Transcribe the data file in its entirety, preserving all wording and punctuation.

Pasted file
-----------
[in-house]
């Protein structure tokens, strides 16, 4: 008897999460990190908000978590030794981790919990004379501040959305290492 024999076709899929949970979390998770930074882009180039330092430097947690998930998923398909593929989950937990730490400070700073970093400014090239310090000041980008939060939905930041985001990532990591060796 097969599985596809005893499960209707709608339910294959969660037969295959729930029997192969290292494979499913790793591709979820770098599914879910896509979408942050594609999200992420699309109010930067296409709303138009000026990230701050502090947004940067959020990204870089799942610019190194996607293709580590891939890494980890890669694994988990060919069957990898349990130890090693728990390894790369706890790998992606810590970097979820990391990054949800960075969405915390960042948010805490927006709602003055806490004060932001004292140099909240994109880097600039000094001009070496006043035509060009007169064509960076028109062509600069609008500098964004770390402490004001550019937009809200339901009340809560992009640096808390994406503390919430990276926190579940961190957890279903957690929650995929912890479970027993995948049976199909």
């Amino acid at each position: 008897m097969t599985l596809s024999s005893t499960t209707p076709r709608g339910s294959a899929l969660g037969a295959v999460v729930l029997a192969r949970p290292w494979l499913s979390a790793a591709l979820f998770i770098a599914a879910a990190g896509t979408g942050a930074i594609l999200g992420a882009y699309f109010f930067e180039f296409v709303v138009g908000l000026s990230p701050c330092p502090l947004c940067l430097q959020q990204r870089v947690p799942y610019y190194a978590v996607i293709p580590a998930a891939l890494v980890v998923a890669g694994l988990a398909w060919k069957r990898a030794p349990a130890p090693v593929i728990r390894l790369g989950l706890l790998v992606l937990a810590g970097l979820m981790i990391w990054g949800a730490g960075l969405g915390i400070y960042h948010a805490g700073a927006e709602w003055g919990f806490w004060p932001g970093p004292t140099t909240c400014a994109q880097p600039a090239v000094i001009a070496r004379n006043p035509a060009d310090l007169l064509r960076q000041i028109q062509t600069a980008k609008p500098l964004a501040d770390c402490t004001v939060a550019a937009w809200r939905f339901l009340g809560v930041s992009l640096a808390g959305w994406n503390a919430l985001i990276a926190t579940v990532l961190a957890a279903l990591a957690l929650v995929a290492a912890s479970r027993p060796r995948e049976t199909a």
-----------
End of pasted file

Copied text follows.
[in-house]
């Protein structure tokens, strides 16, 4: 008897999460990190908000978590030794981790919990004379501040959305290492 024999076709899929949970979390998770930074882009180039330092430097947690998930998923398909593929989950937990730490400070700073970093400014090239310090000041980008939060939905930041985001990532990591060796 097969599985596809005893499960209707709608339910294959969660037969295959729930029997192969290292494979499913790793591709979820770098599914879910896509979408942050594609999200992420699309109010930067296409709303138009000026990230701050502090947004940067959020990204870089799942610019190194996607293709580590891939890494980890890669694994988990060919069957990898349990130890090693728990390894790369706890790998992606810590970097979820990391990054949800960075969405915390960042948010805490927006709602003055806490004060932001004292140099909240994109880097600039000094001009070496006043035509060009007169064509960076028109062509600069609008500098964004770390402490004001550019937009809200339901009340809560992009640096808390994406503390919430990276926190579940961190957890279903957690929650995929912890479970027993995948049976199909």
């Amino acid at each position: 008897m097969t599985l596809s024999s005893t499960t209707p076709r709608g339910s294959a899929l969660g037969a295959v999460v729930l029997a192969r949970p290292w494979l499913s979390a790793a591709l979820f998770i770098a599914a879910a990190g896509t979408g942050a930074i594609l999200g992420a882009y699309f109010f930067e180039f296409v709303v138009g908000l000026s990230p701050c330092p502090l947004c940067l430097q959020q990204r870089v947690p799942y610019y190194a978590v996607i293709p580590a998930a891939l890494v980890v998923a890669g694994l988990a398909w060919k069957r990898a030794p349990a130890p090693v593929i728990r390894l790369g989950l706890l790998v992606l937990a810590g970097l979820m981790i990391w990054g949800a730490g960075l969405g915390i400070y960042h948010a805490g700073a927006e709602w003055g919990f806490w004060p932001g970093p004292t140099t909240c400014a994109q880097p600039a090239v000094i001009a070496r004379n006043p035509a060009d310090l007169l064509r960076q000041i028109q062509t600069a980008k609008p500098l964004a501040d770390c402490t004001v939060a550019a937009w809200r939905f339901l009340g809560v930041s992009l640096a808390g959305w994406n503390a919430l985001i990276a926190t579940v990532l961190a957890a279903l990591a957690l929650v995929a290492a912890s479970r027993p060796r995948e049976t199909a």